Keabetswe Matolong is the national training manager for the Electrical Contractors Association of South Africa. She’s still new to the role, having only started in September, but she is a determined go-getter who tackles daunting tasks with absolute confidence.
These attributes will stand her in good stead as she works to fulfil her mandate, which is to increase the number of learners at the ECA(SA)’s training centres to meet the target set by the Department of Higher Education and Training (DHET) in order to address the shortage of electricians in South Africa.
Sparks: Where were you educated?
KM: I matriculated from Brebner High School in Bloemfontein and went on to complete a National B Tech Diploma (Office Management and Technology) at the Bloemfontein campus of Central University of Technology. I’m currently busy with a B Tech in Project Management at the Welkom Campus.
Sparks: How long have you been involved in the electrical industry?
KM: I started at the ECA(SA) in September so it hasn’t been very long!
Sparks: When and where did you start your career?
KM: I started my career in 2009 as an administrator at the Learnerships & Skills Unit at Goldfields TVET College in Welkom. I was promoted to senior administrator in 2013 and was in that position for two years. Towards the end of 2015, I started at Ekurhuleni East TVET College in KwaThema where I was head of department for occupational programmes. I was appointed as the national training manager at the ECA(SA) and started working at the Meadowdale head office on 12 September.
Sparks: What are the greatest changes you have seen over the years?
KM: On a personal level, I have grown as a person and every day I consciously work at reaching my full potential by achieving my goals and enriching my mind. Technologically, the past decade has seen amazing advancements and the internet has made information instantly accessible. While this does have its benefits, it has made some jobs redundant.
Sparks: What major projects have you worked on and what is your greatest accomplishment?
KM: It’s still early in my career so I haven’t worked on any major projects yet although I do believe that my job at the ECA(SA) will involve many major projects and this is very exciting and inspiring. So far, my greatest accomplishment has been the upward growth in my career – apart from my two qualifications.
Sparks: Who has been your inspiration or have you had a mentor who has influenced your career?
KM: I’ve been very fortunate to have had Freddie Bosiu, the business unit manager at Goldfields TET College in Welkom, as my mentor. He has given me career guidance and he has encouraged me to study further and to enhance my knowledge in terms of skills development in this country and abroad.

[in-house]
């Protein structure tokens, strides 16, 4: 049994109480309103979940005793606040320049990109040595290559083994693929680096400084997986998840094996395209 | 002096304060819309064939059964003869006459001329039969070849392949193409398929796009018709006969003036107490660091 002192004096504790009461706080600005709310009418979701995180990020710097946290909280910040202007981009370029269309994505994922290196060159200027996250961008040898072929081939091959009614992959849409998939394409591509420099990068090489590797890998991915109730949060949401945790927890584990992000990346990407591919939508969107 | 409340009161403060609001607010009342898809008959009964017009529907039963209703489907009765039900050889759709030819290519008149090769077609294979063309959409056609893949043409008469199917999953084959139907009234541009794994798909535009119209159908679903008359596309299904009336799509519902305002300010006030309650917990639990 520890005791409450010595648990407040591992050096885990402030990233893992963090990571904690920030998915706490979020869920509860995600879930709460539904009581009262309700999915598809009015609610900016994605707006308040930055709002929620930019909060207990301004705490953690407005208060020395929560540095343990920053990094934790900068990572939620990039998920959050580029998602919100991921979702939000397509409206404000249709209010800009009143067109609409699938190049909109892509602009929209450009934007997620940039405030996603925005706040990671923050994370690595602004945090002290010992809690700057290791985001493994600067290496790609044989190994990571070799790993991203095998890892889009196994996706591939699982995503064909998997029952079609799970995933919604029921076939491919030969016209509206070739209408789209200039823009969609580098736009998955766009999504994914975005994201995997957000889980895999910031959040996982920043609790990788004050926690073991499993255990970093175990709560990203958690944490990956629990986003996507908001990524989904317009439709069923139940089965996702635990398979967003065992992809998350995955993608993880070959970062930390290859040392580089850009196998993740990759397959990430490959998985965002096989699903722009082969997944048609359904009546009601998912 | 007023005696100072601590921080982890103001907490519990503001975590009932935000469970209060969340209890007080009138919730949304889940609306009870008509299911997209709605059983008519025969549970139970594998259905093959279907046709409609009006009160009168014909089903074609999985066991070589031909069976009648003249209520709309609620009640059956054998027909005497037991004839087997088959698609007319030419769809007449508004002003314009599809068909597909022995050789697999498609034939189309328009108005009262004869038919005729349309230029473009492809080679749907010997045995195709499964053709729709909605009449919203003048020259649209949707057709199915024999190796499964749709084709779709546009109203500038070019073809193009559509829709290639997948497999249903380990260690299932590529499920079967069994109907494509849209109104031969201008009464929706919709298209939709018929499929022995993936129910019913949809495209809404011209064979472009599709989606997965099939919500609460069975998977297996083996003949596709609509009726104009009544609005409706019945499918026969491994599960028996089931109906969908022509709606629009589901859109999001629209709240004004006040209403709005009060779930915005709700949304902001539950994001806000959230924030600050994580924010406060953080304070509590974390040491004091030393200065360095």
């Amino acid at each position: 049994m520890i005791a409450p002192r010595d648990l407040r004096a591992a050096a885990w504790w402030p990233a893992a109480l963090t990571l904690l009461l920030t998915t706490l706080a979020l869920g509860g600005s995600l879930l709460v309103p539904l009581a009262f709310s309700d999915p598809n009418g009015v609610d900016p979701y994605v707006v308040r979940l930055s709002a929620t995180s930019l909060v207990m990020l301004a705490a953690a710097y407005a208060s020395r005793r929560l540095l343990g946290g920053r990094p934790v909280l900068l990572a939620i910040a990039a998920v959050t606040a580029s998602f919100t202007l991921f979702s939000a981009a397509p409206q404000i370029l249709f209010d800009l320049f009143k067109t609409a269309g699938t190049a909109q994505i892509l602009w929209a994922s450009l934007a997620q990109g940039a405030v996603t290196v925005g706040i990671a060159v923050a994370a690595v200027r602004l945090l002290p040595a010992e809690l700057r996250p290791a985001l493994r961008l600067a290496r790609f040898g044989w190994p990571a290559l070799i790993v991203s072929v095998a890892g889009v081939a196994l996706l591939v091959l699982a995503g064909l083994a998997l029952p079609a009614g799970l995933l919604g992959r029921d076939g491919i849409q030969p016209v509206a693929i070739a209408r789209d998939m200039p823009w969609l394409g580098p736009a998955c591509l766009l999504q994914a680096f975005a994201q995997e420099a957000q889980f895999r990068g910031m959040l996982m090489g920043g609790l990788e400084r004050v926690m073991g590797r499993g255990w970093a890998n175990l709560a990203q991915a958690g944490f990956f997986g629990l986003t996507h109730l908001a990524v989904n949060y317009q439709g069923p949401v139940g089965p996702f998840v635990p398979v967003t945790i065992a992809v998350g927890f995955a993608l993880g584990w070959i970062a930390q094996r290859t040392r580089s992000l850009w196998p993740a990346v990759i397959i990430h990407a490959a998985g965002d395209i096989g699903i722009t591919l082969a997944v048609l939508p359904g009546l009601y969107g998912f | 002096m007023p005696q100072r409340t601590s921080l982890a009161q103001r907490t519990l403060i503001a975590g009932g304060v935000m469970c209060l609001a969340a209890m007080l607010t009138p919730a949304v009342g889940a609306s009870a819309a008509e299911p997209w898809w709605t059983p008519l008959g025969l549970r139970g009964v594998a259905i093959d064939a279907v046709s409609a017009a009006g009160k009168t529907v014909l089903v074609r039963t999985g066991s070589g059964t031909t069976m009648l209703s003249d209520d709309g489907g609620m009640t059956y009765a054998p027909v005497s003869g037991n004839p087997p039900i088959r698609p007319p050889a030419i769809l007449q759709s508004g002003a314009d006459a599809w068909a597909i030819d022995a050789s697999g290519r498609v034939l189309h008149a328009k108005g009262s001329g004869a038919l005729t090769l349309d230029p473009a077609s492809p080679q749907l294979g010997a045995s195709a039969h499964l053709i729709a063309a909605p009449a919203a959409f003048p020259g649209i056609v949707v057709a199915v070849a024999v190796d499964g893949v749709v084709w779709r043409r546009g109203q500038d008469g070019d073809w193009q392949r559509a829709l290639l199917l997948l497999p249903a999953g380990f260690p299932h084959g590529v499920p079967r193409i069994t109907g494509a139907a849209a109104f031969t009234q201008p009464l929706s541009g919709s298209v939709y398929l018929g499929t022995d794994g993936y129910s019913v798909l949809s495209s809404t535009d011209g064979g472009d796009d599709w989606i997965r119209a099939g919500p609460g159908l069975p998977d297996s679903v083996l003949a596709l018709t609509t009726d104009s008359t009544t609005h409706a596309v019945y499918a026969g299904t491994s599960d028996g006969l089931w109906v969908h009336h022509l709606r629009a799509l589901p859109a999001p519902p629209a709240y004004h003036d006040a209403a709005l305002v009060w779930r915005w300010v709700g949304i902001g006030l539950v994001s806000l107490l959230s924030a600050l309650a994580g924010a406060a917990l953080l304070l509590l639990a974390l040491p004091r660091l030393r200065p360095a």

Sparks: What, to your mind, is one of the biggest challenges facing the industry at this time?
KM: The aging electrical infrastructure in the country is a something that must be addressed. Also, there is a shortage of artisans, which means that we must commit to encouraging young people to enter the electrical industry.
Sparks: What do you enjoy most about your job?
KM: I enjoy seeing the changes that come with skills development and enriching the minds of the youth while improving their skills. I especially enjoy working with people who are passionate about their work and who are committed to doing their best every day – and I relish every new challenge I have to face.
Sparks: How do you motivate your staff?
KM: I motivate them to do their absolute best at work and be innovative – and, most importantly, they should work as a team. I always try to lead by example and by being a team player myself.
Sparks: If you could ‘do it all again’, would you change anything? If so, what would that be?
KM: There isn’t anything I would want to change. Everything has happened the way I have imagined it and I am happy with that.
Sparks: Would you advise a person leaving school to enter the electrical industry? And why?
KM: There is a dire need for electricians in South Africa and I would advise them to enter this sector – and, once they’re qualified, I’d suggest they do a course in business administration and start their own electrical contracting businesses.
Sparks: What is your advice to electrical contractors and/or electrical engineers?
KM: My advice to electrical contractors is to maintain good record keeping at all times – and to hire personnel who will do this well so that the contractors will have more time to find new business.
Sparks: What is your favourite quote?
KM: “The only way you can be the best at something is to be the best you can be.” – Susan Beth Pfeffer.
Sparks: Name three things on your ‘bucket list’ (things you want to do before you ‘kick the bucket’).
KM: Three things on my bucket list are: To bungee jump from the Namaqua Bridge; to hike in the Drakensberg mountains; and to visit the Portuguese Islands off the coast of Mozambique.